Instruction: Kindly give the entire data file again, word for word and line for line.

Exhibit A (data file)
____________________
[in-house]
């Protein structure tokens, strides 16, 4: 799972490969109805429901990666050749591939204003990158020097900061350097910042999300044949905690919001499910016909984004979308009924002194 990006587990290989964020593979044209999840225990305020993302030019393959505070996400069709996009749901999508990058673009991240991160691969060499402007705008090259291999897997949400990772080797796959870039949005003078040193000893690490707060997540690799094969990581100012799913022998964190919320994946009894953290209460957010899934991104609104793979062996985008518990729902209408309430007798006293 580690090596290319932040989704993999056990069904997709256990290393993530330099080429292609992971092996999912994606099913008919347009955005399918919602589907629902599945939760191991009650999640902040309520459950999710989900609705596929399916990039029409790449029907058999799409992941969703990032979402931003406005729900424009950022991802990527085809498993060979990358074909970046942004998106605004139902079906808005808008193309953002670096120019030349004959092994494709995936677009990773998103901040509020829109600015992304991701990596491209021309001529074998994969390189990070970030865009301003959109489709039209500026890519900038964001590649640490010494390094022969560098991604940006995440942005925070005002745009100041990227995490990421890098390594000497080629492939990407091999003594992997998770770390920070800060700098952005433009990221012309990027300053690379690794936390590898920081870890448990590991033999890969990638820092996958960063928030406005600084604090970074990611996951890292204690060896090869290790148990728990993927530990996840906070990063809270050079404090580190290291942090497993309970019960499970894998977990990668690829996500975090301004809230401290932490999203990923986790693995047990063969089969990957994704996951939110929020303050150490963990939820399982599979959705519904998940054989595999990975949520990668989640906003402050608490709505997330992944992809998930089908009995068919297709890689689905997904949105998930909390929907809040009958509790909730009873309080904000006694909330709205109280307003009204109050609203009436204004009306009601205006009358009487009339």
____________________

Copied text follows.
[in-house]
């Protein structure tokens, strides 16, 4: 799972490969109805429901990666050749591939204003990158020097900061350097910042999300044949905690919001499910016909984004979308009924002194 990006587990290989964020593979044209999840225990305020993302030019393959505070996400069709996009749901999508990058673009991240991160691969060499402007705008090259291999897997949400990772080797796959870039949005003078040193000893690490707060997540690799094969990581100012799913022998964190919320994946009894953290209460957010899934991104609104793979062996985008518990729902209408309430007798006293 580690090596290319932040989704993999056990069904997709256990290393993530330099080429292609992971092996999912994606099913008919347009955005399918919602589907629902599945939760191991009650999640902040309520459950999710989900609705596929399916990039029409790449029907058999799409992941969703990032979402931003406005729900424009950022991802990527085809498993060979990358074909970046942004998106605004139902079906808005808008193309953002670096120019030349004959092994494709995936677009990773998103901040509020829109600015992304991701990596491209021309001529074998994969390189990070970030865009301003959109489709039209500026890519900038964001590649640490010494390094022969560098991604940006995440942005925070005002745009100041990227995490990421890098390594000497080629492939990407091999003594992997998770770390920070800060700098952005433009990221012309990027300053690379690794936390590898920081870890448990590991033999890969990638820092996958960063928030406005600084604090970074990611996951890292204690060896090869290790148990728990993927530990996840906070990063809270050079404090580190290291942090497993309970019960499970894998977990990668690829996500975090301004809230401290932490999203990923986790693995047990063969089969990957994704996951939110929020303050150490963990939820399982599979959705519904998940054989595999990975949520990668989640906003402050608490709505997330992944992809998930089908009995068919297709890689689905997904949105998930909390929907809040009958509790909730009873309080904000006694909330709205109280307003009204109050609203009436204004009306009601205006009358009487009339």